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Hemophilia.

Synonyms.—Bleeder's Disease; Hemorrhagic Diathesis.

Definition.—A hereditary disease characterized by frequent and sometimes uncontrollable hemorrhage, either external or interstitial, and occurring either spontaneously or from slight traumatism.

Etiology.—This constitutional defect is in some unaccountable manner transmitted from mother to son, and while the daughters of such a mother are not bleeders, they in turn transmit the same constitutional defect to their male offspring, though the children of a bleeder escape the disease. The disease is confined almost entirely to the male sex, the proportion being thirteen to one. It is found in all classes, and, strange to say, its victims are frequently large, vigorous, and well developed. It usually appears before the second or third year, though it may be delayed to the tenth year or even later.

Pathology.—The pathology of hemophilia is not well understood. In some cases the walls of the capillaries are unduly thin. Enlargement of the joints, especially of the knees, is common. Coagulation of the blood is delayed, and this peculiar condition may be due to a perversion of some of its essential constituents. Hemorrhages may occur in and about the capsules of the joints, and inflammation of the synovial surfaces may occur. In one of my cases this was a marked feature.

Symptoms.—The general health is generally remarkably good, with the exception of an occasional attack of synovitis or rheumatism. The essential symptoms, then, are frequent prolonged hemorrhages, either spontaneously or traumatic.

Spontaneous hemorrhages are more apt to occur during the early years of life, and after maturity this tendency may subside and bleedings only occur as the result of a traumatism; thus one of my patients had frequent and alarming hemorrhages, occurring from the gums and nose, up to the age of twenty-five years, since which time (he is now forty-eight) the only severe hemorrhages have been the result of injuries.

The slightest bruise will be attended by severe interstitial hemorrhage; in one instance, the result of a fall, the leg, from the knee to the ankle, became a dark-purple plum-color. In some cases the bleedings only occur as the result of an injury; thus the brother of the case just referred to has had several prolonged and dangerous hemorrhages, the result in one case from the extraction of a tooth, the patient bleeding at short intervals for nearly two weeks, and another severe bleeding from a slight injury to the lip. The two brothers, the only children of the family, have never suffered from anemia, notwithstanding the great loss of blood, owing, I think, to their splendid appetites and digestion.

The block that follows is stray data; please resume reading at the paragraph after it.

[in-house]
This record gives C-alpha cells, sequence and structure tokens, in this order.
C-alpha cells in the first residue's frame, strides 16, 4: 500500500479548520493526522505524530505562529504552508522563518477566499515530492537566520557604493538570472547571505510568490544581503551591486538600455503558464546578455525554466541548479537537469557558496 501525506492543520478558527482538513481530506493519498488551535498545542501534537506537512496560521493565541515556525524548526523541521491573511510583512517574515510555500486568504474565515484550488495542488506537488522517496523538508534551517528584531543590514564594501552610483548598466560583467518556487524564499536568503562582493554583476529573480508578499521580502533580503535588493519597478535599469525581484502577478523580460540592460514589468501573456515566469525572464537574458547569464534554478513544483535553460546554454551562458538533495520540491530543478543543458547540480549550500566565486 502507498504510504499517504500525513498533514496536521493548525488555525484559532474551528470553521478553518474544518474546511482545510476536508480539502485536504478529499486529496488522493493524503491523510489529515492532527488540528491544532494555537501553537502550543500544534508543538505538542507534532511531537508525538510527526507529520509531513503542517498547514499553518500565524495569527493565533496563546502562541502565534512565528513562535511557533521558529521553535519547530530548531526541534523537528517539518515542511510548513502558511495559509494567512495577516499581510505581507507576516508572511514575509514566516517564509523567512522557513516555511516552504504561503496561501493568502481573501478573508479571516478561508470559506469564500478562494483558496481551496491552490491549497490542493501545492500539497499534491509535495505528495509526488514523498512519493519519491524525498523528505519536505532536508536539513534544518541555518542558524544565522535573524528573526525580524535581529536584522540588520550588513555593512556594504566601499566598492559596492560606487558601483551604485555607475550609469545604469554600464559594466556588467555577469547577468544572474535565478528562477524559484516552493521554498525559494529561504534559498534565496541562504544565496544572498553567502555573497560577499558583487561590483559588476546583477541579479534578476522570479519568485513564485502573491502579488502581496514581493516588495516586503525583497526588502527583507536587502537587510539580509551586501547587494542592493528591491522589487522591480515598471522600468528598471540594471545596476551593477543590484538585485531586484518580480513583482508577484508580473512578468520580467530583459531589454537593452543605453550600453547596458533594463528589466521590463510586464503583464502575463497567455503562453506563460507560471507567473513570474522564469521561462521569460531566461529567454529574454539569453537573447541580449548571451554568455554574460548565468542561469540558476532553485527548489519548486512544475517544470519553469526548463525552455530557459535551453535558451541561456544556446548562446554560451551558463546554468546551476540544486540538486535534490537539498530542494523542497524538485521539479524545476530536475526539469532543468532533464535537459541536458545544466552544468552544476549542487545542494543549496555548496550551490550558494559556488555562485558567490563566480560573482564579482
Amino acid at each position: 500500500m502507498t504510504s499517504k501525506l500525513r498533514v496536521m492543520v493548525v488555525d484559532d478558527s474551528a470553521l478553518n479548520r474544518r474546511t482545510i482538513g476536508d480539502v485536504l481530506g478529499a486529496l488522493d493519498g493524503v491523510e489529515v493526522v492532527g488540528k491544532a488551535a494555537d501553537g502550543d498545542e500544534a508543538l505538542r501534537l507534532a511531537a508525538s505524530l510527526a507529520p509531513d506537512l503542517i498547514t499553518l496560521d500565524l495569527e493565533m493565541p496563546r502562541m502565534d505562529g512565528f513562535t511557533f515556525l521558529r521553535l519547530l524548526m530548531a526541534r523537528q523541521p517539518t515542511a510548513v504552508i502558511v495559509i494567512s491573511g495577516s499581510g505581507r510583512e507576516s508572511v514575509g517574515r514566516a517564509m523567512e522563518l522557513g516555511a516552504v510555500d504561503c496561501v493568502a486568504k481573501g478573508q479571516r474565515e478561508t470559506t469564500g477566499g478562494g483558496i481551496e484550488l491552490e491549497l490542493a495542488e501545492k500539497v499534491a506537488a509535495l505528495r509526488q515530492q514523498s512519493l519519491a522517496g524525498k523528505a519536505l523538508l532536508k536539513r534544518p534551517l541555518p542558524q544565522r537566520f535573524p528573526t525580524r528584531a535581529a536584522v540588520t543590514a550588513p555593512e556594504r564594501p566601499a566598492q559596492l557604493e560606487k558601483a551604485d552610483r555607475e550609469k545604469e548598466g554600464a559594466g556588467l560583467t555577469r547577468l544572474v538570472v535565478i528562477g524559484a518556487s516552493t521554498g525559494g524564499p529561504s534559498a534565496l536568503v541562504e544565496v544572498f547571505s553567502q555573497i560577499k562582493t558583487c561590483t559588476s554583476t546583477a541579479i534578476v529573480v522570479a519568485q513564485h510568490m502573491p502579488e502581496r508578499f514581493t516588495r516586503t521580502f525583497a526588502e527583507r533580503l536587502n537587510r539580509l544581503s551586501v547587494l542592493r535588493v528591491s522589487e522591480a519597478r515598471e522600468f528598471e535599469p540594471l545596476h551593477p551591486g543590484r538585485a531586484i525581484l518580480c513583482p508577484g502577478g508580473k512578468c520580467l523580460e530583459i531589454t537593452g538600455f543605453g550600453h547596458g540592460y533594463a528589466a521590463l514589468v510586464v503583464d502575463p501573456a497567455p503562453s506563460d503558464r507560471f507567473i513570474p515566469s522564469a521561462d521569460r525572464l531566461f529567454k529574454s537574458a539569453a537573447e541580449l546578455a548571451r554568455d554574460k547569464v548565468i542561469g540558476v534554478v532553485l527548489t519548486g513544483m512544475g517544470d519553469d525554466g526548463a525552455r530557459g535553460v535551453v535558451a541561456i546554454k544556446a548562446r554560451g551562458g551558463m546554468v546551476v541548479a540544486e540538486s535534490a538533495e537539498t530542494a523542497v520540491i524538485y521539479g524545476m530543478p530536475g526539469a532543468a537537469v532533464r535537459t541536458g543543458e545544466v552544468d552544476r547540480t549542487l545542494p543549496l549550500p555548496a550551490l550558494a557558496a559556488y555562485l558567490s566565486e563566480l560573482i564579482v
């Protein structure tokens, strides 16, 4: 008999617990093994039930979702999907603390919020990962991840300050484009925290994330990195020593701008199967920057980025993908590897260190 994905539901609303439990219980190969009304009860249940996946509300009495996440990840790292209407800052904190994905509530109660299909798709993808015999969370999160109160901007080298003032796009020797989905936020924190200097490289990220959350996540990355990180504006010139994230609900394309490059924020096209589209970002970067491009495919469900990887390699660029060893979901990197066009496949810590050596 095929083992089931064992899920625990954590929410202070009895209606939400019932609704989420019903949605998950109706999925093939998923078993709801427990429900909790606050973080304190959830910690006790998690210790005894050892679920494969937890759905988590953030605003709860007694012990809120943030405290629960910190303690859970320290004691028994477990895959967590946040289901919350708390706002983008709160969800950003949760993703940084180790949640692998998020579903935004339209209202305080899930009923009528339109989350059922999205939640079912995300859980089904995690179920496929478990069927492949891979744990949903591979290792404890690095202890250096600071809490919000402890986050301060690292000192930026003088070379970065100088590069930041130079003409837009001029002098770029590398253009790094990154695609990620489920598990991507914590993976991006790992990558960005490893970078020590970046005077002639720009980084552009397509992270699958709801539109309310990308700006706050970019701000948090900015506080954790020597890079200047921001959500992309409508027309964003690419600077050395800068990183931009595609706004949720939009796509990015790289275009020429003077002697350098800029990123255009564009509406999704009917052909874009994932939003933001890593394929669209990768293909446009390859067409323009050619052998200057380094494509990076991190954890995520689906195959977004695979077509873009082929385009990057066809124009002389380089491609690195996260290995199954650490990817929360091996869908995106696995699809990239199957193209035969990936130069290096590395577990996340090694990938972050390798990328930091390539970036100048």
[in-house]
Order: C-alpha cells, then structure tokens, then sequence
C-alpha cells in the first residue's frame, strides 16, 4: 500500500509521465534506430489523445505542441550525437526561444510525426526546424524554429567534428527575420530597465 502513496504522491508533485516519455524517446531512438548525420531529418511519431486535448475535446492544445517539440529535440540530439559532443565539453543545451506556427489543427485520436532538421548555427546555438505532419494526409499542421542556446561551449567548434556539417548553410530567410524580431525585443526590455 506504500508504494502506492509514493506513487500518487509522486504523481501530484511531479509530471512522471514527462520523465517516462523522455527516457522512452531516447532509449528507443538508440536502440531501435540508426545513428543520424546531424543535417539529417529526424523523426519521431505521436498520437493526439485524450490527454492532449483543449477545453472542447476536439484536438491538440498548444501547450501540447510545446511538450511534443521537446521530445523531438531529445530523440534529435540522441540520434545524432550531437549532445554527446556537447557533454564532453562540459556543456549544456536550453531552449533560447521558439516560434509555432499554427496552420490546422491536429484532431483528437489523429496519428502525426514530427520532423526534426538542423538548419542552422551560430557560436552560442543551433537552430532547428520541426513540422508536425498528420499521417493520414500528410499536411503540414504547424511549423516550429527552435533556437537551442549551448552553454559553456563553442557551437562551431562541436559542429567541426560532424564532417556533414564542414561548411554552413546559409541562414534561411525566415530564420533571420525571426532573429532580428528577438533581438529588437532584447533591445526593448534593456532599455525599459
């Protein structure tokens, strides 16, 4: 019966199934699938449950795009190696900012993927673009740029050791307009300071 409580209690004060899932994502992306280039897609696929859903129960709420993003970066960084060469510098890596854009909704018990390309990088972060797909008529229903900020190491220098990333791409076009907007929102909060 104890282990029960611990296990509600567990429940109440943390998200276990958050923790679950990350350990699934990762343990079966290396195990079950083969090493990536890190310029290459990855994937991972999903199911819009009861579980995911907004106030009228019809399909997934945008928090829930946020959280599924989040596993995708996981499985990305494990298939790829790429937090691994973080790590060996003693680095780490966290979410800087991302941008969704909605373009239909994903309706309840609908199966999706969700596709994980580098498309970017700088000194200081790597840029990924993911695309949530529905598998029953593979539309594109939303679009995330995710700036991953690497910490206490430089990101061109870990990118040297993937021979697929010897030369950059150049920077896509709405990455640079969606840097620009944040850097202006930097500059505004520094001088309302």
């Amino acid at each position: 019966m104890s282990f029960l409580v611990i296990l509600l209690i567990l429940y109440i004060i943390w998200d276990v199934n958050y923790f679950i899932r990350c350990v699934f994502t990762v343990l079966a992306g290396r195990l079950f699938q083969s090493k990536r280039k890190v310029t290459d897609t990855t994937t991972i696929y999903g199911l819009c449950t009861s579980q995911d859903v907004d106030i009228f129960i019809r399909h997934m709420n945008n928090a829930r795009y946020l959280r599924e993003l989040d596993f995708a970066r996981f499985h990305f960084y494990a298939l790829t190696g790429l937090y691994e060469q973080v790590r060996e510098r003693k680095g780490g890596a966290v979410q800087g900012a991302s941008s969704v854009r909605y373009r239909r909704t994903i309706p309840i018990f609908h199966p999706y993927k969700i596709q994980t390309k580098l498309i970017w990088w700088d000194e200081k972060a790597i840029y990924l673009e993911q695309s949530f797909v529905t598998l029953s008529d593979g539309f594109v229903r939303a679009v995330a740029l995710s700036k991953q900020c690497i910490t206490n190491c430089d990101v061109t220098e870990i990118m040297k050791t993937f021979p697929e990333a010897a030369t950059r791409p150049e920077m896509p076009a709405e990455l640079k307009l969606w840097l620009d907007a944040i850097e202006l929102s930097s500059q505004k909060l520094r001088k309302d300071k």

The bleeding may occur from the nose, mouth, kidney, or urethra, and not infrequently into the joints. The bleeding consists of an oozing from the capillaries, and may last for days. Frequent attacks of rheumatism are the most common affection to disturb the otherwise healthy state of a bleeder.

Diagnosis.—Knowing the history of a hereditary disposition, a persistent capillary oozing would render the diagnosis very easy. Without such a history, our diagnosis would be made by a prolonged and almost uncontrollable hemorrhage, without sufficient cause to account for it.

Prognosis.—A large per cent of bleeders die young, perhaps fifty per cent before the tenth year, and every year lived after that age favors a gradual change for the better and a final disappearance of the tendency to hemorrhage.

Treatment.—Perfect quiet must be enjoined and all excitement overcome. Internally the first trituration of carbo veg. has served me well in one persistent bleeder. Oil of cinnamon and erigeron in five to ten drop doses will also be found to give good results, while gallic acid in from five to ten grain doses may be tried.

Locally, firm compression may prove successful, and tannin, perchloride of iron, chloraseptic, and adrenalin may be tried in turn, though I prefer the dry tampons of wool or asbestos, since the ferruginous applications are apt to cause such a hard clot that in its removal a fresh hemorrhage is exched. Circumcision should not be performed on a bleeder, nor any other surgical operation, unless absolutely necessary; the extraction of a tooth being attended with danger.


The Eclectic Practice of Medicine, 1907, was written by Rolla L. Thomas, M. S., M. D.



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